“Here’s the way we’ve always done it – the city recorder sets the agenda,” Lynch said. “Then, when he gets the agenda together, and we did this just the other day, we do it every time, we sit down before he advertises it and we go over it. He goes over it with me to approve it, to make sure we didn’t leave anything out. That’s what we’ve always done in the past.”

“We do need a policy and it needs to represent all of the people of the town, and the only way that can happen is to be open so that aldermen can ask for items to be put on the agenda,” Cooper said.

Alderwoman Kathy Bullen said the issue boiled down to whether a member of the BMA has the right to place an item on the agenda. While others on the board said this has not previously posed a problem, Bullen hinted at past difficulty in having items placed on the agenda.

“Practice has played out differently,” she said.

This led to a strong response from Lynch, who said he and other town officials were “tired of being attacked.”

“You’ve got me heated up, people. That’s what you like to do but listen to this – I’m tired of being accused of fraud.” he said. “…You sit here in these meetings and try to make the public think that we’re out here to take advantage of everyone. We are not here to do that. We have not done that. The record shows it. You have not been turned down for putting something on the agenda unless it was too late.”

A motion for the new policy was made by Vice-Mayor Doug Hopson and seconded by Cooper. It was approved unanimously.

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In other business, the board approved the first reading of an ordinance to amend the town’s zoning regulations stipulating that soil stabilization occur before a certificate of occupancy is issued by the town’s building inspector.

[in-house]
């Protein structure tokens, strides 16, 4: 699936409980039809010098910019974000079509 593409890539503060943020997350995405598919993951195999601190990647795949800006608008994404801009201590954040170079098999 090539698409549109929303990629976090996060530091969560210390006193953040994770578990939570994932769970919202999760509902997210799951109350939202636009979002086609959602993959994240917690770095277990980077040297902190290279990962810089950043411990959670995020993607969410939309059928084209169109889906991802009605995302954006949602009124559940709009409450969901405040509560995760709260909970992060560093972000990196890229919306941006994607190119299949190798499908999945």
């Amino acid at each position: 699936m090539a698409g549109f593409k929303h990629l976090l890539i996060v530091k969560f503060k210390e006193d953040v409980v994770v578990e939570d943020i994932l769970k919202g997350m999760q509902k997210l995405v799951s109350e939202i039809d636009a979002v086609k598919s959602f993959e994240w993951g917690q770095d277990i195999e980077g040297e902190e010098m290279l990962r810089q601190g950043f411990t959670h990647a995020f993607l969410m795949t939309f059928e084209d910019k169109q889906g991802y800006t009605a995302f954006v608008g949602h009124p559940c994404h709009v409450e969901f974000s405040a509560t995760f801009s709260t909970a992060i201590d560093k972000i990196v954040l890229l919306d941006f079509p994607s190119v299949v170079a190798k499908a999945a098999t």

Per the amendment, exposed areas must be stabilized by seeding and straying and/or sodding prior to the issuance of the certificate.

“In the event that exposed areas cannot be stabilized in the manner described due to weather or other circumstances, the property owner shall bond the work at a set rate of $0.10 per square foot on surface requiring stabilization,” the amendment states. “In such event, all stabilization shall be completed within 60 days or the bond will be called unless an extension is granted by the Building Inspector. The bond shall be released upon satisfactory inspection of stabilization work by the Building Inspector. If a certificate of occupancy is refused, the building inspector shall state such refusal in writing with the cause. No land or building hereafter erected or altered in this use, shall be used until such a certificate of occupancy has been granted.”

Housewright said the building inspectors of most municipalities engage in this practice already, but the Town of Unicoi’s inspector was concerned that currently zoning language was inadequate to cover the town in the event of a legal challenge.

The amendment would take effect upon approval of its second and final reading.